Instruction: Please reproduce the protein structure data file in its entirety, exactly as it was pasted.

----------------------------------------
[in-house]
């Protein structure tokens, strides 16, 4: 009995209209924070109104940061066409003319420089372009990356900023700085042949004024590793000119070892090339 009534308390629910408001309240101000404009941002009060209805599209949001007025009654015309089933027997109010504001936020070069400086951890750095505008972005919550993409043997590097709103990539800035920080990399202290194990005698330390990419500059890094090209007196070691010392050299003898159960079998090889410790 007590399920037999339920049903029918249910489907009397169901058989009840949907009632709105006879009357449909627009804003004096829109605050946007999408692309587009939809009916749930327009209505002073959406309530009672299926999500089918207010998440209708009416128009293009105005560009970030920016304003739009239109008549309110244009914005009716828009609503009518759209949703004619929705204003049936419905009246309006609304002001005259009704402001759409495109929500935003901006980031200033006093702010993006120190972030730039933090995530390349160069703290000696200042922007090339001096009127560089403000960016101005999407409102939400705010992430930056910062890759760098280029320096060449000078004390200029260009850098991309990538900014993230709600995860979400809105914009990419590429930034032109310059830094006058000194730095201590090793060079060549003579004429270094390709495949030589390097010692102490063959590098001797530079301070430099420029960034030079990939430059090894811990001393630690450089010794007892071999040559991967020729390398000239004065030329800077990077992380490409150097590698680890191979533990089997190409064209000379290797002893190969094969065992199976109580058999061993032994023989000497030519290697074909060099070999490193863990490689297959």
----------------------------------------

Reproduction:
[in-house]
């Protein structure tokens, strides 16, 4: 009995209209924070109104940061066409003319420089372009990356900023700085042949004024590793000119070892090339 009534308390629910408001309240101000404009941002009060209805599209949001007025009654015309089933027997109010504001936020070069400086951890750095505008972005919550993409043997590097709103990539800035920080990399202290194990005698330390990419500059890094090209007196070691010392050299003898159960079998090889410790 007590399920037999339920049903029918249910489907009397169901058989009840949907009632709105006879009357449909627009804003004096829109605050946007999408692309587009939809009916749930327009209505002073959406309530009672299926999500089918207010998440209708009416128009293009105005560009970030920016304003739009239109008549309110244009914005009716828009609503009518759209949703004619929705204003049936419905009246309006609304002001005259009704402001759409495109929500935003901006980031200033006093702010993006120190972030730039933090995530390349160069703290000696200042922007090339001096009127560089403000960016101005999407409102939400705010992430930056910062890759760098280029320096060449000078004390200029260009850098991309990538900014993230709600995860979400809105914009990419590429930034032109310059830094006058000194730095201590090793060079060549003579004429270094390709495949030589390097010692102490063959590098001797530079301070430099420029960034030079990939430059090894811990001393630690450089010794007892071999040559991967020729390398000239004065030329800077990077992380490409150097590698680890191979533990089997190409064209000379290797002893190969094969065992199976109580058999061993032994023989000497030519290697074909060099070999490193863990490689297959």